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the Complete Review
the complete review - fiction

     

The Ascetic of Desire

by
Sudhir Kakar


general information | review summaries | our review | links | about the author

To purchase The Ascetic of Desire



Title: The Ascetic of Desire
Author: Sudhir Kakar
Genre: Novel
Written: 1998
Length: 301 pages
Availability: The Ascetic of Desire - US
. The Ascetic of Desire - UK
. The Ascetic of Desire - Canada
The Ascetic of Desire - India
. L'ascète du désir - France
. Kamasutra oder die Kunst des Begehrens - Deutschland
L'ascesi del desiderio - Italia
  • Originally published in India in 1998. First US edition 2000.

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Our Assessment:

B : solidly written but surprisingly bland tale about the Kamasutra and its author

See our review for fuller assessment.



Review Summaries
Source Rating Date Reviewer
FAZ . 30/5/2000 Martin Kämpchen
The NY Times Book Rev. B 19/3/2000 Edward Hower
The Tribune A 31/10/1998 Khushwant Singh


  From the Reviews:
  • "So wenig die literarischen Qualitäten auch überzeugen, Kakars psychologische Einsichten in die menschliche Sexualität und in die Beziehung der Geschlechter sind bewundernswert. Das authentisch dargestellte Panorama einer kulturell reichen Vergangenheit erweckt den Eindruck, es handele sich um einen historischen Roman." - Martin Kämpchen, Frankfurter Allgemeine Zeitung

  • "Not many of the book's characters are developed in such a way that we care about them as individuals. The overly complicated plot line is often interrupted by philosophical digressions; sometimes the book reads more like a fictionalized treatise on love than a novel. Despite these problems, The Ascetic of Desire isn't dull for a moment." - Edward Hower, The New York Times Book Review

  • "Using extracts from (Vatsayana's) treatise, Sudhir Kakar, India’s leading psycho-analyst, has reconstructed his life and times. He has done so with the consummate skill of a master-craftsman using psycho-analytic techniques, imagination and felicitous prose to bring to life a scholar of ancient erotica who died over 1500 years ago." - Khushwant Singh, The Tribune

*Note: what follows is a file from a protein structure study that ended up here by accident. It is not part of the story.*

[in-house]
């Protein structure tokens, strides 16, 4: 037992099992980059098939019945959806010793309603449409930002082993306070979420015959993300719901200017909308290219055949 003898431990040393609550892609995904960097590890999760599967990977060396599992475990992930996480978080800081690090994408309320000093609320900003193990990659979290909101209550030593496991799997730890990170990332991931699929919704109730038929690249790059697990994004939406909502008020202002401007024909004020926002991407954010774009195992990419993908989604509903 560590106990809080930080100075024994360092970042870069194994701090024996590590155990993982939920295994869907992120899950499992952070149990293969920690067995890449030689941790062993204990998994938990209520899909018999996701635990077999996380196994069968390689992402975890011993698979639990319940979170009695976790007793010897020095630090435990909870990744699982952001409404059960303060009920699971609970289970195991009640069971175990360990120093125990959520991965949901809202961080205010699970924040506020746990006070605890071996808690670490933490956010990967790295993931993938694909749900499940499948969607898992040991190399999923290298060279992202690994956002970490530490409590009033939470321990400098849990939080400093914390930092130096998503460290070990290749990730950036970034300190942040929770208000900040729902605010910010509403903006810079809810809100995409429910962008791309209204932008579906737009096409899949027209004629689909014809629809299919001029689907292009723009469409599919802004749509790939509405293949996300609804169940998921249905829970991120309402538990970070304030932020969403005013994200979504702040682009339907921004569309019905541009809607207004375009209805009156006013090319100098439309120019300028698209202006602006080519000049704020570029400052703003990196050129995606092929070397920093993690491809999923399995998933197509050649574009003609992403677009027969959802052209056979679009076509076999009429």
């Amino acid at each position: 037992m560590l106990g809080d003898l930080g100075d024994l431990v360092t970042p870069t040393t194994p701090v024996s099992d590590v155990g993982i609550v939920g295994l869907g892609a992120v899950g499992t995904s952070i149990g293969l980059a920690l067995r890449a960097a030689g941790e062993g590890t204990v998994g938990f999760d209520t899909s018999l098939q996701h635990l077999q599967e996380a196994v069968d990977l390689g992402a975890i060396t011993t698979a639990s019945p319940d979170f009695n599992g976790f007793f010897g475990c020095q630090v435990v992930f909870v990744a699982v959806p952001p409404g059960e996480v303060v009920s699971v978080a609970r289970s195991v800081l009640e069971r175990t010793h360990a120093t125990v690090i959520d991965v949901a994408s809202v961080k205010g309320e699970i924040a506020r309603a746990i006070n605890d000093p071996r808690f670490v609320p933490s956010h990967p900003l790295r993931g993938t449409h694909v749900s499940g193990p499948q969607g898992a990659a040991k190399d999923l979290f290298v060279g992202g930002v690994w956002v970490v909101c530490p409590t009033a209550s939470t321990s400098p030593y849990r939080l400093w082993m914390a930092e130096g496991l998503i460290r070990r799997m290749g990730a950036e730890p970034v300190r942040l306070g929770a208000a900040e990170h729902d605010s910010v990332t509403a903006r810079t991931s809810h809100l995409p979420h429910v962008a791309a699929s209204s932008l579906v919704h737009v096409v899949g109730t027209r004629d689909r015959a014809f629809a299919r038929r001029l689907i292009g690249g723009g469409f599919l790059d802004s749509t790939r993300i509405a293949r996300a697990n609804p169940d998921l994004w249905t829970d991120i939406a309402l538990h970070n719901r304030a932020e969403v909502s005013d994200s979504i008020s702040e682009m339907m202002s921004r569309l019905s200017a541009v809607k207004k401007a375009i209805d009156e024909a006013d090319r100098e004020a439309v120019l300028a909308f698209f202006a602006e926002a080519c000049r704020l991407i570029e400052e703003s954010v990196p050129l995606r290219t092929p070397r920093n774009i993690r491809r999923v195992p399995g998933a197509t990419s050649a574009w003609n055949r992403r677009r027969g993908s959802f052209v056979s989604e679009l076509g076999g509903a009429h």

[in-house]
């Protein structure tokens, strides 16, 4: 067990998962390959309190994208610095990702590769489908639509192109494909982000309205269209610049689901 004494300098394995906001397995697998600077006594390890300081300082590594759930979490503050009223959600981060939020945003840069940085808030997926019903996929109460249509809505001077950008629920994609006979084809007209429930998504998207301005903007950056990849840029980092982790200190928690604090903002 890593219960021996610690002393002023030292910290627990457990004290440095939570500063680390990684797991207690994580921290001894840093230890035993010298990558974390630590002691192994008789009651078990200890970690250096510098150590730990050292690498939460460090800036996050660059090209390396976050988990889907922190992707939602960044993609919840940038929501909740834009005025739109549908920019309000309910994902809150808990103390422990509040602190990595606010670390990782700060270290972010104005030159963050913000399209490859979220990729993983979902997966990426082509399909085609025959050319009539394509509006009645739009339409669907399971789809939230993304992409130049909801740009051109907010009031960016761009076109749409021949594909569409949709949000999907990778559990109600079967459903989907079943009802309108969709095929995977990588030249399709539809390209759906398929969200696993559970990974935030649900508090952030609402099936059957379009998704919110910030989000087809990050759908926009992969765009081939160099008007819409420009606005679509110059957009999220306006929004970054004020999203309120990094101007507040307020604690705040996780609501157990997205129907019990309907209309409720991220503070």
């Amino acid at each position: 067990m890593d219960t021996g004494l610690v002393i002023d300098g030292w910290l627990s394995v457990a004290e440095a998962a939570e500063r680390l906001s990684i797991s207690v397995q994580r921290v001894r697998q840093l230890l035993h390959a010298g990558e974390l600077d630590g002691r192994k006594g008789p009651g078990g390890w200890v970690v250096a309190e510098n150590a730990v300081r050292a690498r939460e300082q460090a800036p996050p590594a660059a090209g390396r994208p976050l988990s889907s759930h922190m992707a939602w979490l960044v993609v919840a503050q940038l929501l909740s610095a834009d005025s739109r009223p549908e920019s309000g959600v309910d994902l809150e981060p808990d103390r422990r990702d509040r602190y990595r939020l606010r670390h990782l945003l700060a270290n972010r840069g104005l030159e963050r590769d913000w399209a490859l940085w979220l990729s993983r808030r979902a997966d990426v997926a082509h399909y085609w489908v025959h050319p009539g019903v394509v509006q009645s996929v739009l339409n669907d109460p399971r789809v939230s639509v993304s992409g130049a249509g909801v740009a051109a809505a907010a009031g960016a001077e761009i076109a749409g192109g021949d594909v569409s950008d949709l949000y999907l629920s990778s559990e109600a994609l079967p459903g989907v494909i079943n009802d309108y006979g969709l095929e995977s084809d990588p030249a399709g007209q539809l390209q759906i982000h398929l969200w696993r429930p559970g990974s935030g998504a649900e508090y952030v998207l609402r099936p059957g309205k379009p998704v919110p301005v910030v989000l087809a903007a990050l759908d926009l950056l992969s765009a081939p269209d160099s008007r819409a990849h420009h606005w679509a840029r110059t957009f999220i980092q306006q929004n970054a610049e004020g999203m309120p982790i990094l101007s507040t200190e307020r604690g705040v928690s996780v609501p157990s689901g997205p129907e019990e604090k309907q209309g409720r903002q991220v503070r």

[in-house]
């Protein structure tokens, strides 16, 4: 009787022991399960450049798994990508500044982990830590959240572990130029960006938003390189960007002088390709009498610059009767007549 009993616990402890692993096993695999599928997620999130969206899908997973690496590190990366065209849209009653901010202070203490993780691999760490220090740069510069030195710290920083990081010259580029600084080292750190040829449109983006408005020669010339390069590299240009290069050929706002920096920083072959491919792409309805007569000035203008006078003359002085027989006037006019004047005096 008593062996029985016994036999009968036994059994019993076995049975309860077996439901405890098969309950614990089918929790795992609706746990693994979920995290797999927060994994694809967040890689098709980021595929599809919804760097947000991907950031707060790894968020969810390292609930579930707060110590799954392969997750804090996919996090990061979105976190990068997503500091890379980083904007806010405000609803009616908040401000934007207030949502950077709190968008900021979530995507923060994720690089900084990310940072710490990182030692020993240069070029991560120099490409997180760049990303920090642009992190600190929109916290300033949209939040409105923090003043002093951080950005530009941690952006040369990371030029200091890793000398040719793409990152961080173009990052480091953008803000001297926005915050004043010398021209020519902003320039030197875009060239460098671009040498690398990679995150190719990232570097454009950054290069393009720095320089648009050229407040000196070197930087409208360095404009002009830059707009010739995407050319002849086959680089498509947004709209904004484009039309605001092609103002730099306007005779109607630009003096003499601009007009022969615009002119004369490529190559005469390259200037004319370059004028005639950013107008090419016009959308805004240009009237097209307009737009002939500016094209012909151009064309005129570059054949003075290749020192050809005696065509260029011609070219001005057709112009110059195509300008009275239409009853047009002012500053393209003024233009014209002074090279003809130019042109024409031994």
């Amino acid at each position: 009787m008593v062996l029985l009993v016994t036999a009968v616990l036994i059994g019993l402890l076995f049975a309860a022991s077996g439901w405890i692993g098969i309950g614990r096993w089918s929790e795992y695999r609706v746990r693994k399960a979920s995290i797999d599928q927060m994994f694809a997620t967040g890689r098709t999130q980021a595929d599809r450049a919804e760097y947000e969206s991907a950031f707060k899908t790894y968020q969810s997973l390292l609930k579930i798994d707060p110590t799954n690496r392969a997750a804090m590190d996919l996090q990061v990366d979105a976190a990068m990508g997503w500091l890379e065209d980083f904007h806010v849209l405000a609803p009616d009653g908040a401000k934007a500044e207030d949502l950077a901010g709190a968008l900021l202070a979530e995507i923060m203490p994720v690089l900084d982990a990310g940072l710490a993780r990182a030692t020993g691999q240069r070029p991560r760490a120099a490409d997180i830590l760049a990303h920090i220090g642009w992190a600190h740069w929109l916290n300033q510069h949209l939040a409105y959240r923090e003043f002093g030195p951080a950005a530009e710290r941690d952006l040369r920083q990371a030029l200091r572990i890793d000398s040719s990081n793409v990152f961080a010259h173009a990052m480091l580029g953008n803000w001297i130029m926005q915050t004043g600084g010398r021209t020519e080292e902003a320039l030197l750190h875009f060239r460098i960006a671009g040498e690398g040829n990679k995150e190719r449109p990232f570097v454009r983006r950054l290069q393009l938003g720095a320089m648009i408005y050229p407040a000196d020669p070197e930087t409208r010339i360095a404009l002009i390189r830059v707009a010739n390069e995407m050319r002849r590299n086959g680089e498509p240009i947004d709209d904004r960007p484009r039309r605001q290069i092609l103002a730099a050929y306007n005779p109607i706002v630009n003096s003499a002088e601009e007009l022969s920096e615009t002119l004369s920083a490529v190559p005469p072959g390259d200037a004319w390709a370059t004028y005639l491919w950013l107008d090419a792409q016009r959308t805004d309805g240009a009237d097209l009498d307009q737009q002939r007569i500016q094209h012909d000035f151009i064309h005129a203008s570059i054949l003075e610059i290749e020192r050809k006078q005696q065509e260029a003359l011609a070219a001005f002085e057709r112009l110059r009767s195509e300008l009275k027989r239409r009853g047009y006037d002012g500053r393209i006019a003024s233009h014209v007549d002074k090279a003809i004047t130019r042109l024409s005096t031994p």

Please note that these ratings solely represent the complete review's biased interpretation and subjective opinion of the actual reviews and do not claim to accurately reflect or represent the views of the reviewers. Similarly the illustrative quotes chosen here are merely those the complete review subjectively believes represent the tenor and judgment of the review as a whole. We acknowledge (and remind and warn you) that they may, in fact, be entirely unrepresentative of the actual reviews by any other measure.

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The complete review's Review:

       Sex is notoriously difficult to write about. It is different things to different people, and what is erotic to some can be pornographic, obscene, or boring to others. One of the the few works on sex that has survived (even if it is not necessarily much read) is the Kamasutra. The name alone of this notorious treatise, written some time between the first and sixth century A.D. in India, continues to evoke the erotic and exotic.